Donald Trump’s old press secretary, Anthony Scaramucci, played a fascinating role in the downfall of crypto exchange FTX. But he’s still a believer.
About 18 hours before his old boss Donald Trump announced a fresh tilt at the US presidency, former White House press secretary – for 11 days – Anthony Scaramucci revealed his role in the unravelling of crypto exchange FTX and the downfall of its founder, Sam Bankman-Fried.
It’s all The Mooch’s fault – sort of.
In September this year, Scaramucci sold 30 per cent of his firm Skybridge to FTX; Bankman-Fried wanted to buy the lot but Scaramucci was hesitant. “I am 58 years old [and] it’s been my life’s work,” he told a Bloomberg event on Tuesday night.
Happily, Scaramucci got cash. Unhappily, Bankman-Fried requested The Mooch whack $US10 million ($14.8 million) into FTX s underlying crypto token, FTT, which Scaramucci did in the spirit of the deal.
Then, just a few weeks ago, Scaramucci took Bankman-Fried on a fundraising tour to the Middle East – “I’ve been doing this longer than Sam has been alive, so I have a lot of relationships over there” – which was designed to raise $US2 billion at a valuation of $US32 billion. Scaramucci says Bankman-Fried’s key message, which he now knows was “unfortunately made up”, was that the money would be used to buttress FTX’s balance sheet and allow it to buy distressed crypto assets to stabilise the sector.
But it was in some of those meetings, Scaramucci says, that Bankman-Fried started trash-talking Changpeng “CZ” Zhao, the founder and boss of rival crypto exchange Binance. This got back to Zhao, who then dumped his holdings of the FTT token, sparking a run that exposed the leverage inside FTX and Bankman-Fried’s other business, Alameda Research.
Scaramucci says that fateful Middle East trip, and Bankman-Fried’s trash talk, “tipped the first domino [of the FTX collapse] a lot earlier than that domino would have been tipped otherwise”.
Compared to his appearance at The Australian Financial Review Cryptocurrency Summit in April, Scaramucci looked decidedly downbeat. While he hopes to buy the 30 per cent stake in Skybridge back from FTX’s liquidators, that’s likely to involve a long fight. He insists his due diligence was thorough, but knows it clearly wasn’t good enough.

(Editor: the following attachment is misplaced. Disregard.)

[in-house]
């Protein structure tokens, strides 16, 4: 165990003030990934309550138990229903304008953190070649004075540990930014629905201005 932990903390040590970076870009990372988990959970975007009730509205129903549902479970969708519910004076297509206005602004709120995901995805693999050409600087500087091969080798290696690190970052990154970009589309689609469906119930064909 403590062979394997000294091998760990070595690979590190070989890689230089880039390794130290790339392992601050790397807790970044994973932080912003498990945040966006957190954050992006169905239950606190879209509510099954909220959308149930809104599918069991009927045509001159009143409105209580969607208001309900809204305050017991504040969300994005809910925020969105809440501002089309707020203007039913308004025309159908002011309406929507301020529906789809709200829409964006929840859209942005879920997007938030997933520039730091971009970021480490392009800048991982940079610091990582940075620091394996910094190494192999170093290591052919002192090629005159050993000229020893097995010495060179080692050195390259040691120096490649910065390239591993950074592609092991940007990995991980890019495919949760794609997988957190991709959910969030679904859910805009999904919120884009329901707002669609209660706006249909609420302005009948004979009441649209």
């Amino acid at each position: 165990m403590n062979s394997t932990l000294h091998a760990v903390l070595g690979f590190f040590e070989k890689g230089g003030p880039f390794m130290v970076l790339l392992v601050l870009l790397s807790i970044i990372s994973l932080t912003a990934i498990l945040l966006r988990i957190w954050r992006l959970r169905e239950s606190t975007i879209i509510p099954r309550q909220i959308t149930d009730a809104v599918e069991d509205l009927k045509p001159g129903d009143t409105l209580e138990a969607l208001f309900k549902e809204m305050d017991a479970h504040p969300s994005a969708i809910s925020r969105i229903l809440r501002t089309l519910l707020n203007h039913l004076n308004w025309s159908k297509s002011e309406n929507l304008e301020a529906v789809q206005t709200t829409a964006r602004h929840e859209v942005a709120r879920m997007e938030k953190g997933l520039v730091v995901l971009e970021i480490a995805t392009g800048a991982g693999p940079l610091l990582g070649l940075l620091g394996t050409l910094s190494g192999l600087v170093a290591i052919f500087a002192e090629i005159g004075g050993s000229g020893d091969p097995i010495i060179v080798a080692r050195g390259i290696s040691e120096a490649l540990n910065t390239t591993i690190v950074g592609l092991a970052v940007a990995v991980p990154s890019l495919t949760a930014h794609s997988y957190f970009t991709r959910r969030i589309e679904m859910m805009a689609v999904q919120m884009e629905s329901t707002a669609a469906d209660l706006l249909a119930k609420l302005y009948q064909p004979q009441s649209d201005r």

“I think it’s very hard to protect yourself from that misrepresentation. If just one person can avoid the calamity that I’m living with right now….it’s worth it for me to share the story.”
Still, Scaramucci hasn’t completely lost his crypto-convert zeal. He continues to hold the view that crypto products and blockchain technology will ultimately foster better products than those currently used by the financial sector.
Big technological shifts always bring frauds and doubters, Scaramucci says, but eventually “better products typically get adopted”.
“I think that probably slowed the forward progress and slowed the future. But I still think the future is coming.”
What the industry needs now, Scaramucci says, is collaboration between crypto founders and regulators to build trust in the sector.
“The crypto industry has learned why we have banking regulation. We need regulation. You can set things up without guardrails and do a lot of damage.”
Indeed. But what crypto surely also needs now is less of the sort of hyperbole that advocates such as Scaramucci have indulged in.
At the Financial Review crypto Summit, Scaramucci happily predicted bitcoin would go to $US500,000. On Tuesday night, he lumped bitcoin doubters in with those who dismissed the motor car or the internet.
Surely we’re beyond this cartoonish stuff now. Regulation will help rebuild confidence in the crypto sector, but its leaders need to start remaking the case that the technology has a utility beyond speculation and financial engineering.